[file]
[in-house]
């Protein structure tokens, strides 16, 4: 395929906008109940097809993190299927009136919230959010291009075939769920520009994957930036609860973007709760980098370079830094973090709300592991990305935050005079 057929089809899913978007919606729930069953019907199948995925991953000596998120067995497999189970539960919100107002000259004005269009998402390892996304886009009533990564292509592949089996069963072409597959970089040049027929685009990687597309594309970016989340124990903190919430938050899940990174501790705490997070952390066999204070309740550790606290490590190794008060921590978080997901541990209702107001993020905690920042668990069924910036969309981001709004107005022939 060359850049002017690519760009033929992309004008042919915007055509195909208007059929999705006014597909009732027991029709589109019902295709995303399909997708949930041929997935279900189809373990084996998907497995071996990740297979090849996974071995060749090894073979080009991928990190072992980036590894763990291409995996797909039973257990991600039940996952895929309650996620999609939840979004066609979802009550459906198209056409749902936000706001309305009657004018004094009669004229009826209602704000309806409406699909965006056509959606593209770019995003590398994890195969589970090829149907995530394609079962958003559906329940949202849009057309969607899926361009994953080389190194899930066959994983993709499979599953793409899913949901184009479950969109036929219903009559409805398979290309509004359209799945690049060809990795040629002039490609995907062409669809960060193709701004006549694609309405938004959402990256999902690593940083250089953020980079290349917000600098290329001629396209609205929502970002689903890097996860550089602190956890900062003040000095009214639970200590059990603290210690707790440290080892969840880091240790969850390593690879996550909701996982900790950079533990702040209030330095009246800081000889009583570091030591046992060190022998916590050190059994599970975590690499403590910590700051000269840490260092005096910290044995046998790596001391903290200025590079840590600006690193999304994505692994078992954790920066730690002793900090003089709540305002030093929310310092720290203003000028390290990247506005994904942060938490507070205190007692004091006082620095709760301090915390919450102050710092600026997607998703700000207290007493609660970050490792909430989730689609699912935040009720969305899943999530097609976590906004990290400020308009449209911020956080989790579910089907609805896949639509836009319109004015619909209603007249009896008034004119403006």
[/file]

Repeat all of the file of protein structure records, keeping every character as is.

[in-house]
């Protein structure tokens, strides 16, 4: 395929906008109940097809993190299927009136919230959010291009075939769920520009994957930036609860973007709760980098370079830094973090709300592991990305935050005079 057929089809899913978007919606729930069953019907199948995925991953000596998120067995497999189970539960919100107002000259004005269009998402390892996304886009009533990564292509592949089996069963072409597959970089040049027929685009990687597309594309970016989340124990903190919430938050899940990174501790705490997070952390066999204070309740550790606290490590190794008060921590978080997901541990209702107001993020905690920042668990069924910036969309981001709004107005022939 060359850049002017690519760009033929992309004008042919915007055509195909208007059929999705006014597909009732027991029709589109019902295709995303399909997708949930041929997935279900189809373990084996998907497995071996990740297979090849996974071995060749090894073979080009991928990190072992980036590894763990291409995996797909039973257990991600039940996952895929309650996620999609939840979004066609979802009550459906198209056409749902936000706001309305009657004018004094009669004229009826209602704000309806409406699909965006056509959606593209770019995003590398994890195969589970090829149907995530394609079962958003559906329940949202849009057309969607899926361009994953080389190194899930066959994983993709499979599953793409899913949901184009479950969109036929219903009559409805398979290309509004359209799945690049060809990795040629002039490609995907062409669809960060193709701004006549694609309405938004959402990256999902690593940083250089953020980079290349917000600098290329001629396209609205929502970002689903890097996860550089602190956890900062003040000095009214639970200590059990603290210690707790440290080892969840880091240790969850390593690879996550909701996982900790950079533990702040209030330095009246800081000889009583570091030591046992060190022998916590050190059994599970975590690499403590910590700051000269840490260092005096910290044995046998790596001391903290200025590079840590600006690193999304994505692994078992954790920066730690002793900090003089709540305002030093929310310092720290203003000028390290990247506005994904942060938490507070205190007692004091006082620095709760301090915390919450102050710092600026997607998703700000207290007493609660970050490792909430989730689609699912935040009720969305899943999530097609976590906004990290400020308009449209911020956080989790579910089907609805896949639509836009319109004015619909209603007249009896008034004119403006």